Researchers are now starting to trail the effectiveness of the mouse baits. It is in collaboration with both farmers and baits suppliers. In fact, approximately three research papers were prepared and are soon to be peer-reviewed. After being approved, these papers will be published in scientific journals in an attempt to control further mouse plagues or infestations. The main reason for the delay in publishing is the severity of the mouse plague situation. Infestations were not being properly controlled by the authorities due to a lack of resources and knowledge on mouse baits.
Moreover, in other situations, the mouse bait information would quickly be gathered, examined and then published immediately. However, due to the extreme nature of the current situation, mainly the rising mouse numbers, there was an inevitable delay in the publishing process and the creation of mouse baits. After meeting and communicating with bait producers, Grain Producers Australia, the Australian Pesticides and Veterinary Medicines Authority, and the Grains Research and Development Corporation.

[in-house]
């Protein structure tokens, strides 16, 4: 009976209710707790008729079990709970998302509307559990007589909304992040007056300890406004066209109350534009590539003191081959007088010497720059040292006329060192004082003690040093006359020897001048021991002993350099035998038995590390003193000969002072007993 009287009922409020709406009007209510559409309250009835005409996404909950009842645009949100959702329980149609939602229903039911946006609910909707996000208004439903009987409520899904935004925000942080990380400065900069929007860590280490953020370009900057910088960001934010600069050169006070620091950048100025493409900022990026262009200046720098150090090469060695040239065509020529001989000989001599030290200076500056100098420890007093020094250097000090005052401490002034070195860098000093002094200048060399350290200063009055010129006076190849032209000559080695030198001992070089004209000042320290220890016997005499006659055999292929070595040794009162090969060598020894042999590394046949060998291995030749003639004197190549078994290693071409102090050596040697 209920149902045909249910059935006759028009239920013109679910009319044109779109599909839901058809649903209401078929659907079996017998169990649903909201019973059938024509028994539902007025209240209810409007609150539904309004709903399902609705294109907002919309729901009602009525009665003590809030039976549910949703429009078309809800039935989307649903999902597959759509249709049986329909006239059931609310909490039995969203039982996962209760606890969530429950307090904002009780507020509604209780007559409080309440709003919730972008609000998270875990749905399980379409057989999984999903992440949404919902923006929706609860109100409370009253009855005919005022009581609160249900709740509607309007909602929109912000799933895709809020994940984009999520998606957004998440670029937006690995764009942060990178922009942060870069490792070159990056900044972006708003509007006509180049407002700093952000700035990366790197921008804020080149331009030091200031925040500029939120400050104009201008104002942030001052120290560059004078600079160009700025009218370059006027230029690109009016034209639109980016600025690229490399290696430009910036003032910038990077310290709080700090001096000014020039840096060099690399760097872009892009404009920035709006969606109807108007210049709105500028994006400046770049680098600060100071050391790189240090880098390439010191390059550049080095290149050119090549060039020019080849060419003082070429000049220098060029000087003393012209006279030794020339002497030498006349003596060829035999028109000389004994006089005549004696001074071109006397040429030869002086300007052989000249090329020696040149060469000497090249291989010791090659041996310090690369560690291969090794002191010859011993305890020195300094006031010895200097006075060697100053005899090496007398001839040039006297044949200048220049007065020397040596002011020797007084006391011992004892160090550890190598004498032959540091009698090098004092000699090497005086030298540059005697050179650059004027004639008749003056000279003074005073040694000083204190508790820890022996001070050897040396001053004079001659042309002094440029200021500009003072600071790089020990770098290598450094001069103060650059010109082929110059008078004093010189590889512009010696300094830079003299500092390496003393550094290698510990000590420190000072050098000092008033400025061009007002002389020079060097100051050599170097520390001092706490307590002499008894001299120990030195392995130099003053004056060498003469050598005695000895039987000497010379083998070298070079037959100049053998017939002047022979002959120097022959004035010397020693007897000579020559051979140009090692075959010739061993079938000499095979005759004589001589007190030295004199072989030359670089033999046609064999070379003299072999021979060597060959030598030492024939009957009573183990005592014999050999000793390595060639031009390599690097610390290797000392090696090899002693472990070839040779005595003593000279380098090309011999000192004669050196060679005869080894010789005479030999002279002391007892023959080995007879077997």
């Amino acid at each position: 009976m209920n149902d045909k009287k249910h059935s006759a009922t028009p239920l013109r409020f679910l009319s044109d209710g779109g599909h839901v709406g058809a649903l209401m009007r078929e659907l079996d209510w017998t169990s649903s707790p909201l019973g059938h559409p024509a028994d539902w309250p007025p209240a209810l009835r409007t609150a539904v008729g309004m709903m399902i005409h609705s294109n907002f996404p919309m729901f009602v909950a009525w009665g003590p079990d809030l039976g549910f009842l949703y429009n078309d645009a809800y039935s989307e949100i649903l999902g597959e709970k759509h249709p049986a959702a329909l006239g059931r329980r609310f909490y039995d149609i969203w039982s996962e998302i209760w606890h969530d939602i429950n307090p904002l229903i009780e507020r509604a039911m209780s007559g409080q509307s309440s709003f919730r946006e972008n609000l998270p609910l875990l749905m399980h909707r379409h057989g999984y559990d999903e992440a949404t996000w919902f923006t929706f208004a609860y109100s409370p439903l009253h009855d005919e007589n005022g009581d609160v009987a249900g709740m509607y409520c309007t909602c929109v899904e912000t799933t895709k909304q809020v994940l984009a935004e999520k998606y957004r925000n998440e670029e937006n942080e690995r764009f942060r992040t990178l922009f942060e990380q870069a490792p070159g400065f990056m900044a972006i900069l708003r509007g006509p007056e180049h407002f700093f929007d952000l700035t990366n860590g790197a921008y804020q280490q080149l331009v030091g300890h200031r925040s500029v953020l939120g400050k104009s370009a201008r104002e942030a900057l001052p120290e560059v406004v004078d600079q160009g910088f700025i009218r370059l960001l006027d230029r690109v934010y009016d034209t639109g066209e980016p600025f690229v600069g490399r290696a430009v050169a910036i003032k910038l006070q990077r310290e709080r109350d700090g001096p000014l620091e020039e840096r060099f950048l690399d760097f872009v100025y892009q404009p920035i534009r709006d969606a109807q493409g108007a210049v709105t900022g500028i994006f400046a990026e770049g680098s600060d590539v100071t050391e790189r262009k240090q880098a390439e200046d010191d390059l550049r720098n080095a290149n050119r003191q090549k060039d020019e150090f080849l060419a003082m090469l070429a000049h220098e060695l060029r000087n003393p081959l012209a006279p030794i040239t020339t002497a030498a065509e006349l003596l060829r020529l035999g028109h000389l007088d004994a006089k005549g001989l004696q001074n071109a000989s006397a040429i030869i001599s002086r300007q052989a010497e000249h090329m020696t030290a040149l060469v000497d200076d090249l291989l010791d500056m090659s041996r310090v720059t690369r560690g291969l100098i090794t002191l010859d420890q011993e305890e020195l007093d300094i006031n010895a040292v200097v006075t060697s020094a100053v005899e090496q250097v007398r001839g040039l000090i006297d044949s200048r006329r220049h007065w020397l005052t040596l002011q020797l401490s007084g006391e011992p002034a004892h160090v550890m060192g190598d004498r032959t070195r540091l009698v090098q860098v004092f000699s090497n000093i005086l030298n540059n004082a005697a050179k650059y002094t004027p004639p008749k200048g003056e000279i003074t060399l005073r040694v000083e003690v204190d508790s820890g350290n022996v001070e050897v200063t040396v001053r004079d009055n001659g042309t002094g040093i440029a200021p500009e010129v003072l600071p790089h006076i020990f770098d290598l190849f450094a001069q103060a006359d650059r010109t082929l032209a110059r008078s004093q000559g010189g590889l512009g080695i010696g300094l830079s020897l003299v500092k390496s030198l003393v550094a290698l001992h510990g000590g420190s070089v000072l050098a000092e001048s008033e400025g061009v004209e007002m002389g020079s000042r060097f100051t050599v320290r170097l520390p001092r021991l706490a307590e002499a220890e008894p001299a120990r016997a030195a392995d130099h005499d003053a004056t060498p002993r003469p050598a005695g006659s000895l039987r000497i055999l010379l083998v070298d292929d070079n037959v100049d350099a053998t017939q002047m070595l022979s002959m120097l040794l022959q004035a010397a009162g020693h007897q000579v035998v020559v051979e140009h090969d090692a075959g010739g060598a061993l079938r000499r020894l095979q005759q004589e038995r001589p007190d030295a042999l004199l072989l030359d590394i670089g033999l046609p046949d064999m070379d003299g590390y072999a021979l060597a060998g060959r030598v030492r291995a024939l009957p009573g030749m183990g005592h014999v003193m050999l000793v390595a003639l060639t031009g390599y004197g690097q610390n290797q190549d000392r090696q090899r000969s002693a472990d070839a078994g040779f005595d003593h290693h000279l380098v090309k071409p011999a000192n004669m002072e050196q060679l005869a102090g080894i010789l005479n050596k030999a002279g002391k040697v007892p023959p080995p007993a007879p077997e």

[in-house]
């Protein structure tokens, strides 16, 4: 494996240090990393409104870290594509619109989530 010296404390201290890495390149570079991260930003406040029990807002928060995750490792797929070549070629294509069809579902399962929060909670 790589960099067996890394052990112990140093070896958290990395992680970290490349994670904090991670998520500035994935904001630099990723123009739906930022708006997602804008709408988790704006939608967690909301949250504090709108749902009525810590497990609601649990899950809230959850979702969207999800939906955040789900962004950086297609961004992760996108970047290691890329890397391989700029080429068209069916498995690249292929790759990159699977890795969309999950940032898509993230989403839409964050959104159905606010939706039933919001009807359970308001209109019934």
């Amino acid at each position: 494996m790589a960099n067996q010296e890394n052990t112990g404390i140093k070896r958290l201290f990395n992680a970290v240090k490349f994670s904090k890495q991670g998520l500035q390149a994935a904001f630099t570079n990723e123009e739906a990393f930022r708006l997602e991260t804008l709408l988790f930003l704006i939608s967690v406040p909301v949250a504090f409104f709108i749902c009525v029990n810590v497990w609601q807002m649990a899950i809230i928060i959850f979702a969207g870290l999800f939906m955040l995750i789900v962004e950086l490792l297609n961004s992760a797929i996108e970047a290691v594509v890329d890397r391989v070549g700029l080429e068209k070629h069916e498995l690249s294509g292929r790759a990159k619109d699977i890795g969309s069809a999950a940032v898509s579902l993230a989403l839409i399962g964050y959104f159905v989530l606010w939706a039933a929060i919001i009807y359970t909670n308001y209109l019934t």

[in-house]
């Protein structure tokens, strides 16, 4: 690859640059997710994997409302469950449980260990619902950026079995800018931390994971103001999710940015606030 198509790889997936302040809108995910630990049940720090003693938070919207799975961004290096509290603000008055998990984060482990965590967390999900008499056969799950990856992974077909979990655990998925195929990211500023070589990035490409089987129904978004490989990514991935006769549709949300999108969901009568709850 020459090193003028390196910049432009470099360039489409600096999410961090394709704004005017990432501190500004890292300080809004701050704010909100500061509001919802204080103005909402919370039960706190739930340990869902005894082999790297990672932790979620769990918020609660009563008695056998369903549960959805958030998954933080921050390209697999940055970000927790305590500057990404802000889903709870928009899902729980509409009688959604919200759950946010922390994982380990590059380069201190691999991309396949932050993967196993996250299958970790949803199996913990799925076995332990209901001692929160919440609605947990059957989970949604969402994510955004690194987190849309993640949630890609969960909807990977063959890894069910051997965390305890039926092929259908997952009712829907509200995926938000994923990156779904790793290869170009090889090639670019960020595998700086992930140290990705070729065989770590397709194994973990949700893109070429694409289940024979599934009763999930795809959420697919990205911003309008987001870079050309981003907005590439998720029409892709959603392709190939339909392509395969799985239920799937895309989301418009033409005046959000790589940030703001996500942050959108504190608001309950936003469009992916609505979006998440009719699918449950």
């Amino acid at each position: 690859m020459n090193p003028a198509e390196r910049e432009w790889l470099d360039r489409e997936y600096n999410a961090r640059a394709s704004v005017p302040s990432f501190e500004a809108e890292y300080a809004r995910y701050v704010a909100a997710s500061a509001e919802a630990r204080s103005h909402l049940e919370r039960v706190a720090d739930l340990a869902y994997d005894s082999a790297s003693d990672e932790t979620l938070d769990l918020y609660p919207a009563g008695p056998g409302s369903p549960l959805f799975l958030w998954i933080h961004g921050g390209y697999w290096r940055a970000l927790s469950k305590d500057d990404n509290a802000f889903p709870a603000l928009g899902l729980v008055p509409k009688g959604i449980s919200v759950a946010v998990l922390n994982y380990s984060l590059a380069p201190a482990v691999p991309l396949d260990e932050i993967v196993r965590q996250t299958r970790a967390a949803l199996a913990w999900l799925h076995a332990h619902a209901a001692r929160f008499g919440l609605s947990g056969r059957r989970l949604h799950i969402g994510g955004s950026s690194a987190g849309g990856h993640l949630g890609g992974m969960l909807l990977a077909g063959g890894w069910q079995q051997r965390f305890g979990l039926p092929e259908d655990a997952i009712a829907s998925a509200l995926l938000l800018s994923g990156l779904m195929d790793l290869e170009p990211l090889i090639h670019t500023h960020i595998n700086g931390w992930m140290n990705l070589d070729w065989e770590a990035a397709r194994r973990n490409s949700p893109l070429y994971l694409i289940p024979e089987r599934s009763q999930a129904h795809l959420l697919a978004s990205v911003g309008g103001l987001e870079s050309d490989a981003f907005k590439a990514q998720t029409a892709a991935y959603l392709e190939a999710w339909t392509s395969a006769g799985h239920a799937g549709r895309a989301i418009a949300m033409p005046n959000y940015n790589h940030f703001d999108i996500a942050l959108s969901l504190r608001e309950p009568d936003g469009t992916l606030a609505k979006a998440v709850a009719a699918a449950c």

As a result of the findings, GPA went on to form an agreement with mouse bait producers and an application was submitted to the APVMA for an emergency use permit to produce mouse bait with zinc phosphide at a higher dose of 50g/kg. This grant was permitted in April and will continue to be valid till 31st October 2022. Currently, in response to demand from farmers, ACTA has made and supplied several hundred tonnes of the mouse bait at the increased active chemical rate.
The correct procedure for zinc phosphide is utilizing doses in mouse bait that are suspended in vegetable oil and put directly into the stomach of the mice. This is because studies have shown that mice were less sensitive to zinc phosphide than was reported in the work that was done in the USA in the 1980s. Therefore, a new battle is against the mice plague is successfully started.
Article by: Hari Yellina (Orchard Tech)